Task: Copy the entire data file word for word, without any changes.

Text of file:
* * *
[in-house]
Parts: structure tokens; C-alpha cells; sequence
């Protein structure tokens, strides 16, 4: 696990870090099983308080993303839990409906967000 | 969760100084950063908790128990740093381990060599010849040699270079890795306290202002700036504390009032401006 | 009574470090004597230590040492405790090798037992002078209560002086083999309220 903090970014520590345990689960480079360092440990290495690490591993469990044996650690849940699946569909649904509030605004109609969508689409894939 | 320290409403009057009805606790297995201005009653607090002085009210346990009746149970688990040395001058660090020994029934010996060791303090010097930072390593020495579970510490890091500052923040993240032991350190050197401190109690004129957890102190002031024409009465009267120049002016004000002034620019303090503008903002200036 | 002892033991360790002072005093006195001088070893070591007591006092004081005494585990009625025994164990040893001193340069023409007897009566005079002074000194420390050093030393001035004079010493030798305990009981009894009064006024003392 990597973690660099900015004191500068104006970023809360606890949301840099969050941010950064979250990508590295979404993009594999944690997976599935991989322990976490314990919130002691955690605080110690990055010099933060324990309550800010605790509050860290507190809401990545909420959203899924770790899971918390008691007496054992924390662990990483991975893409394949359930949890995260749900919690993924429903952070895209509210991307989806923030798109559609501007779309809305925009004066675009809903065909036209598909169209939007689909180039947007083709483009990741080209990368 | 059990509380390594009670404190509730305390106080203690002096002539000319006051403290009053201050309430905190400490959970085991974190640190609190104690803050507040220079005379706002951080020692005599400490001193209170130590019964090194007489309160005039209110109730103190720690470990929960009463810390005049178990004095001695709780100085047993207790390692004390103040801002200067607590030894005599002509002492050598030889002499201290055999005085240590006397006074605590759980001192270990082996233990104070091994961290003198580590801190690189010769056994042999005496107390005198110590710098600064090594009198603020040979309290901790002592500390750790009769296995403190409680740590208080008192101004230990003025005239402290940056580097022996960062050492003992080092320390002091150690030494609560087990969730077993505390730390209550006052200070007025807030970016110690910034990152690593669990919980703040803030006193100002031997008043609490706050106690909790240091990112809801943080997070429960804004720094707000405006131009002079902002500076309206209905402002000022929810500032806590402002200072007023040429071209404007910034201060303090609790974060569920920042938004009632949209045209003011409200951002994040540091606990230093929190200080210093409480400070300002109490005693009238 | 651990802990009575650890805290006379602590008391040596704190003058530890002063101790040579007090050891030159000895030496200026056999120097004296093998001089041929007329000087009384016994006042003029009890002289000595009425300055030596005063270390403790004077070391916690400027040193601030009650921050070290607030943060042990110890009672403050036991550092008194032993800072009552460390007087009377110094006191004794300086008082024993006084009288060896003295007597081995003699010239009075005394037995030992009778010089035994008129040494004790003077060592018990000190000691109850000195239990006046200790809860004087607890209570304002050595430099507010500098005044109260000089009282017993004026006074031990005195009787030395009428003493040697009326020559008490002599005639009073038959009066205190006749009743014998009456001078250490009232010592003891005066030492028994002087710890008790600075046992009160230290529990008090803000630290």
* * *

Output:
[in-house]
Parts: structure tokens; C-alpha cells; sequence
């Protein structure tokens, strides 16, 4: 696990870090099983308080993303839990409906967000 | 969760100084950063908790128990740093381990060599010849040699270079890795306290202002700036504390009032401006 | 009574470090004597230590040492405790090798037992002078209560002086083999309220 903090970014520590345990689960480079360092440990290495690490591993469990044996650690849940699946569909649904509030605004109609969508689409894939 | 320290409403009057009805606790297995201005009653607090002085009210346990009746149970688990040395001058660090020994029934010996060791303090010097930072390593020495579970510490890091500052923040993240032991350190050197401190109690004129957890102190002031024409009465009267120049002016004000002034620019303090503008903002200036 | 002892033991360790002072005093006195001088070893070591007591006092004081005494585990009625025994164990040893001193340069023409007897009566005079002074000194420390050093030393001035004079010493030798305990009981009894009064006024003392 990597973690660099900015004191500068104006970023809360606890949301840099969050941010950064979250990508590295979404993009594999944690997976599935991989322990976490314990919130002691955690605080110690990055010099933060324990309550800010605790509050860290507190809401990545909420959203899924770790899971918390008691007496054992924390662990990483991975893409394949359930949890995260749900919690993924429903952070895209509210991307989806923030798109559609501007779309809305925009004066675009809903065909036209598909169209939007689909180039947007083709483009990741080209990368 | 059990509380390594009670404190509730305390106080203690002096002539000319006051403290009053201050309430905190400490959970085991974190640190609190104690803050507040220079005379706002951080020692005599400490001193209170130590019964090194007489309160005039209110109730103190720690470990929960009463810390005049178990004095001695709780100085047993207790390692004390103040801002200067607590030894005599002509002492050598030889002499201290055999005085240590006397006074605590759980001192270990082996233990104070091994961290003198580590801190690189010769056994042999005496107390005198110590710098600064090594009198603020040979309290901790002592500390750790009769296995403190409680740590208080008192101004230990003025005239402290940056580097022996960062050492003992080092320390002091150690030494609560087990969730077993505390730390209550006052200070007025807030970016110690910034990152690593669990919980703040803030006193100002031997008043609490706050106690909790240091990112809801943080997070429960804004720094707000405006131009002079902002500076309206209905402002000022929810500032806590402002200072007023040429071209404007910034201060303090609790974060569920920042938004009632949209045209003011409200951002994040540091606990230093929190200080210093409480400070300002109490005693009238 | 651990802990009575650890805290006379602590008391040596704190003058530890002063101790040579007090050891030159000895030496200026056999120097004296093998001089041929007329000087009384016994006042003029009890002289000595009425300055030596005063270390403790004077070391916690400027040193601030009650921050070290607030943060042990110890009672403050036991550092008194032993800072009552460390007087009377110094006191004794300086008082024993006084009288060896003295007597081995003699010239009075005394037995030992009778010089035994008129040494004790003077060592018990000190000691109850000195239990006046200790809860004087607890209570304002050595430099507010500098005044109260000089009282017993004026006074031990005195009787030395009428003493040697009326020559008490002599005639009073038959009066205190006749009743014998009456001078250490009232010592003891005066030492028994002087710890008790600075046992009160230290529990008090803000630290």